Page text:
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Procurement in the O&G industry: An interview with Andre Gafford, Sr. Partner, DeLeon Business Consulting Group

A repeat contributor to Pump Engineer, Andre Gafford has built a reputation for hard work, extensive know-how in the oil & gas (O&G) industry and a propensity for diversity. “I’ve done as much as possible so that I always have options, especially when faced with industry uncertainty,” he says.
 

With 19 years of experience in the O&G sector and a broad-spanning portfolio that includes procurement and strategic contracting onshore and offshore, midstream and at the refinery level, Andre understands the realities of a fluctuating market in addition to the needs of a growing business. Be it pumps, valves, hose & fittings, flanges or specialty alloy pipes, Andre has the connections and experience to source the right material for the job and the crews to install it.


A graduate of the University of Houston Downtown with a B.B.A. in Marketing, Andre began his career in procurement, working for oilfield services companies Baker Hughes and Saipem, a subsidiary of Eni. In search of a new challenge and the opportunity to be more hands-on, he decided to move in a new direction, providing strategic contracting services at various levels of pipeline and facility off-and-onshore development. The experience Andre gained in this capacity, working for such companies as Shell, Hess, Marathon and Statoil, eventually led to a unique opportunity as an independent consultant for Statoil. He elaborates: “The last contract role I had was with Statoil. The company was going through a reorganization but I was asked to stay on. I consented to stay on but only if I could work under my own company. So that’s what I have been doing for the last couple of years.”

Andre understands the ever-changing needs of the industry and has built his career on resilience. “When oil was bad in ’98 I ended up going into electricity and power generation for a couple of years,” he explains. “I have dealt with every part of construction, including feasibility, pre-construction, commissioning…everything. That was me saying I needed to be as well-rounded as possible so that the next time the oil goes bad, I will have options.”

Building the plant
Andre appreciates the challenges that come with managing large construction projects. He says: “I have executed brownfield and greenfield projects; going from nothing to revamping an old plant. That means we’re changing out everything or we’re buying completely new equipment.”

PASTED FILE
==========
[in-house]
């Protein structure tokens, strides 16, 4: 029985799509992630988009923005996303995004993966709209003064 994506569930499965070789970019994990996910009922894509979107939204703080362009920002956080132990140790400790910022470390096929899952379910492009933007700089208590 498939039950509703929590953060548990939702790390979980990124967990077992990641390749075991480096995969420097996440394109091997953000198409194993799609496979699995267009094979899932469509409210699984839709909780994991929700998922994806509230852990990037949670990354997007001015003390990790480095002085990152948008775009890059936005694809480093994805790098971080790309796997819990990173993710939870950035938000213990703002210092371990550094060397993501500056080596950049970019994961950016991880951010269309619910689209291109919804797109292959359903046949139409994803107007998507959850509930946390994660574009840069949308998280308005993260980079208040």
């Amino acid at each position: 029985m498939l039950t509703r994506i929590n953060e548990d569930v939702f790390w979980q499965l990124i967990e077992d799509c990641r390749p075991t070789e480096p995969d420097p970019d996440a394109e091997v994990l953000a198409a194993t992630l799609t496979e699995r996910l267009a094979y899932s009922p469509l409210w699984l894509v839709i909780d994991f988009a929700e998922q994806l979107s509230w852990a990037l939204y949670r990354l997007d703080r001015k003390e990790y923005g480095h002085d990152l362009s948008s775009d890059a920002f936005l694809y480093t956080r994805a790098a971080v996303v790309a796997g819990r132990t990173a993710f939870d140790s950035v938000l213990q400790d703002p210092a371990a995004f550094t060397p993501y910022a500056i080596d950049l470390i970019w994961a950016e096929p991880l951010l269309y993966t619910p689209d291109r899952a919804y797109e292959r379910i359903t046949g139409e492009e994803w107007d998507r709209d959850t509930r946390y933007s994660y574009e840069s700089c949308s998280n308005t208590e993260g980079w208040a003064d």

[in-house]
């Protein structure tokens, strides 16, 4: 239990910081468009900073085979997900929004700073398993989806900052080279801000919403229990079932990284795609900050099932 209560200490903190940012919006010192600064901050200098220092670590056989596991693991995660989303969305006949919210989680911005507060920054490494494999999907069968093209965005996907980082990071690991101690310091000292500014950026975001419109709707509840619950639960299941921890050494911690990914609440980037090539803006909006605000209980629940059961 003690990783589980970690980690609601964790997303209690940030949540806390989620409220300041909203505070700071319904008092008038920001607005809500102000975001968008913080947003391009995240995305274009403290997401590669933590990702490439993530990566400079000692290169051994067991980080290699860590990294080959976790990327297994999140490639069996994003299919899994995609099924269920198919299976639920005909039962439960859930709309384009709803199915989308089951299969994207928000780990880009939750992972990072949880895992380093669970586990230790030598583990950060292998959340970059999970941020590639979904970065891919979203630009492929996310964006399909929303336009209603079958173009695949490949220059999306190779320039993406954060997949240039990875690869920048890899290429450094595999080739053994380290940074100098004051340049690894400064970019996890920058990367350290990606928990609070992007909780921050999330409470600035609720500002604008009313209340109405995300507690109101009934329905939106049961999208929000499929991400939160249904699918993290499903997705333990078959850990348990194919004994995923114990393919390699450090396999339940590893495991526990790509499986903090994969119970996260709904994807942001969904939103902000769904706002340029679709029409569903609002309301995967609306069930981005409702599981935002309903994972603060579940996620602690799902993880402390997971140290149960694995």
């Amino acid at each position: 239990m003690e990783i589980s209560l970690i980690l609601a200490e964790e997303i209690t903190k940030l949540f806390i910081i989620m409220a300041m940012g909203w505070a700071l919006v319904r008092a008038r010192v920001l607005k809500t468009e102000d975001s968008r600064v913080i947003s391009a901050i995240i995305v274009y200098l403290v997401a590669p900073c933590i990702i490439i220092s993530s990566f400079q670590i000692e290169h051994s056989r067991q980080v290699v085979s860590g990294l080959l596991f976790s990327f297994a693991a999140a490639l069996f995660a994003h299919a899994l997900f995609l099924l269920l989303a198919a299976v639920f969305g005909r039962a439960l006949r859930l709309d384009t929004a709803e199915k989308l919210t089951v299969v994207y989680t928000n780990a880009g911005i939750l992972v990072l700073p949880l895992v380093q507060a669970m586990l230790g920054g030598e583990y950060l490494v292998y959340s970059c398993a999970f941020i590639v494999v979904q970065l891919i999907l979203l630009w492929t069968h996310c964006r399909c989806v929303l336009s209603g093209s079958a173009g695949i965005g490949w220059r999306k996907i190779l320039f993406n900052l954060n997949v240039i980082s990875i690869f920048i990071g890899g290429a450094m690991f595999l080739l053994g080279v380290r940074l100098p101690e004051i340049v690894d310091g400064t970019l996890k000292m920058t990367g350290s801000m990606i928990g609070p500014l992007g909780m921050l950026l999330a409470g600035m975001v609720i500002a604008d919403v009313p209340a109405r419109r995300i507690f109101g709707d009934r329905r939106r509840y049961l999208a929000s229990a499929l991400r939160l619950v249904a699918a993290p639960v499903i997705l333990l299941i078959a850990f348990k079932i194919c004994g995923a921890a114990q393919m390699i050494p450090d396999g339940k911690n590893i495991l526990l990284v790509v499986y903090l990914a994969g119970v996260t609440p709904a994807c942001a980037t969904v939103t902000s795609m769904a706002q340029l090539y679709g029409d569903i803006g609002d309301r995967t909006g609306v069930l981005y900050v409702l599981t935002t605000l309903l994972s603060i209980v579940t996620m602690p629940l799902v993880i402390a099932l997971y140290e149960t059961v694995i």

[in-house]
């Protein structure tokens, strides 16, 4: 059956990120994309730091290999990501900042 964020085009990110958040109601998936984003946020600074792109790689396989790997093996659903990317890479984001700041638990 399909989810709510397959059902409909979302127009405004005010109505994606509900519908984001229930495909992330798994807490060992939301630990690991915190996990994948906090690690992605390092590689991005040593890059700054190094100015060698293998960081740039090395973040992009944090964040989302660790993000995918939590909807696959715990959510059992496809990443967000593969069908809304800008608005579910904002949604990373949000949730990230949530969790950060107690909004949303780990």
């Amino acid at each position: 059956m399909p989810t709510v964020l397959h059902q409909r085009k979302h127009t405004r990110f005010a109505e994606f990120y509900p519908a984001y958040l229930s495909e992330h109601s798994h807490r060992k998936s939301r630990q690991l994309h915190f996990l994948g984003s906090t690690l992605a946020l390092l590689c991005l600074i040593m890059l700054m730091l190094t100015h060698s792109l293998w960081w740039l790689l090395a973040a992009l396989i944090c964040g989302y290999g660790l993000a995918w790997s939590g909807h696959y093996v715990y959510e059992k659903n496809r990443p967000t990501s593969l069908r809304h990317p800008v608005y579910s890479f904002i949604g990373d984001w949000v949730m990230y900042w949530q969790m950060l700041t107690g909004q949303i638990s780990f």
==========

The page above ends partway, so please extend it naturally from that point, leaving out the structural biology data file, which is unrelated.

Understanding that people are prone to adopting their own way of doing things, he emphasizes the importance of reinforcing the common best interests of the company by ensuring that project engineers are always on the same page. Thinking in terms of the company’s best interests also means providing a mix of skilled workers, according to Andre, and providing service options, based on availability, time and preference.

“I have always been in the advisory position – these are the guys we should be doing business with because they have the top notch products, awesome delivery and they can service their own equipment,” he explains.

Choosing AMLs backed by reputation
When choosing the right pump manufacturer, Andre stresses the importance of opting for a supplier with deep-rooted industry presence. “I create AMLs (Approved Manufacturers’ Lists) and I usually look for size. I usually deal with very large companies, like Statoil and Marathon. The name carries its own weight. I want someone that has been around and also has their name on the line,” he states.

“You have to have a name that resonates. Big companies are slow movers in times where oil is unstable. You have thin margins on the gas – they are slow on new projects and some are even slower on using new technologies,” he adds.

Referencing the O&G industry and the low cost of oil in recent history, Andre points to the increased importance of competitive pricing. He explains: “Price is more important now than it was two to three years ago. Back then price would have been third or fourth on my list. Now the order is quality, pricing and efficiency.”

Listed below are the key factors to consider when choosing a preferred vendor, according to Andre:

• Quality (incident ratings, failure rates, accidents)
• Pricing
• Efficiency (technological advancement)
• Availability
• Production numbers

To read the full interview with Andre Gafford please contact the editor, Deirdre Morgan, by clicking here.


 

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